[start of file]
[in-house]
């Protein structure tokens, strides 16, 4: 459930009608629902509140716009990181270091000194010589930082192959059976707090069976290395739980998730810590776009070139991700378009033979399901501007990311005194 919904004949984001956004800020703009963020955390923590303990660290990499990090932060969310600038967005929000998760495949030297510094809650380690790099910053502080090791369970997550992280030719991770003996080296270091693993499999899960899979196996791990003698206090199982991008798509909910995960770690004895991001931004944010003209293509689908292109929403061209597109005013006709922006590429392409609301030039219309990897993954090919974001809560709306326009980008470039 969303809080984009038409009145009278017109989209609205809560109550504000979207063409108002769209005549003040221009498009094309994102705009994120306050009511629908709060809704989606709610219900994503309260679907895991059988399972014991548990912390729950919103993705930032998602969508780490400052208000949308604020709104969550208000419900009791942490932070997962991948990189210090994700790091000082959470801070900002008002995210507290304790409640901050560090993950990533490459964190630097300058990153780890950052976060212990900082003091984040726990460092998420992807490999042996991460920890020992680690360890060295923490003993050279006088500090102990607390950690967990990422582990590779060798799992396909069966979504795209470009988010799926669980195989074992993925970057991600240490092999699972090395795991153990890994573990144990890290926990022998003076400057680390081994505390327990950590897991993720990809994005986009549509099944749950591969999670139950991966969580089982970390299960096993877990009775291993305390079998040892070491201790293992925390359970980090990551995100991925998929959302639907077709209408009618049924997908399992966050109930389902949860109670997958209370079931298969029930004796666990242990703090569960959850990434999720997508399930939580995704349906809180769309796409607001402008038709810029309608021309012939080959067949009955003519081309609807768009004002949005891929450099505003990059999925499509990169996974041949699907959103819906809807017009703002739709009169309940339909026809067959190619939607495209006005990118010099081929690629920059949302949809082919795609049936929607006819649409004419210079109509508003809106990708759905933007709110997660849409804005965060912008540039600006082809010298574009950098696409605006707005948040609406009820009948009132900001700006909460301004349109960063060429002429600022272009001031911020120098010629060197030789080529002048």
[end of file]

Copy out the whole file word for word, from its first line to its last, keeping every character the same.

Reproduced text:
[in-house]
């Protein structure tokens, strides 16, 4: 459930009608629902509140716009990181270091000194010589930082192959059976707090069976290395739980998730810590776009070139991700378009033979399901501007990311005194 919904004949984001956004800020703009963020955390923590303990660290990499990090932060969310600038967005929000998760495949030297510094809650380690790099910053502080090791369970997550992280030719991770003996080296270091693993499999899960899979196996791990003698206090199982991008798509909910995960770690004895991001931004944010003209293509689908292109929403061209597109005013006709922006590429392409609301030039219309990897993954090919974001809560709306326009980008470039 969303809080984009038409009145009278017109989209609205809560109550504000979207063409108002769209005549003040221009498009094309994102705009994120306050009511629908709060809704989606709610219900994503309260679907895991059988399972014991548990912390729950919103993705930032998602969508780490400052208000949308604020709104969550208000419900009791942490932070997962991948990189210090994700790091000082959470801070900002008002995210507290304790409640901050560090993950990533490459964190630097300058990153780890950052976060212990900082003091984040726990460092998420992807490999042996991460920890020992680690360890060295923490003993050279006088500090102990607390950690967990990422582990590779060798799992396909069966979504795209470009988010799926669980195989074992993925970057991600240490092999699972090395795991153990890994573990144990890290926990022998003076400057680390081994505390327990950590897991993720990809994005986009549509099944749950591969999670139950991966969580089982970390299960096993877990009775291993305390079998040892070491201790293992925390359970980090990551995100991925998929959302639907077709209408009618049924997908399992966050109930389902949860109670997958209370079931298969029930004796666990242990703090569960959850990434999720997508399930939580995704349906809180769309796409607001402008038709810029309608021309012939080959067949009955003519081309609807768009004002949005891929450099505003990059999925499509990169996974041949699907959103819906809807017009703002739709009169309940339909026809067959190619939607495209006005990118010099081929690629920059949302949809082919795609049936929607006819649409004419210079109509508003809106990708759905933007709110997660849409804005965060912008540039600006082809010298574009950098696409605006707005948040609406009820009948009132900001700006909460301004349109960063060429002429600022272009001031911020120098010629060197030789080529002048």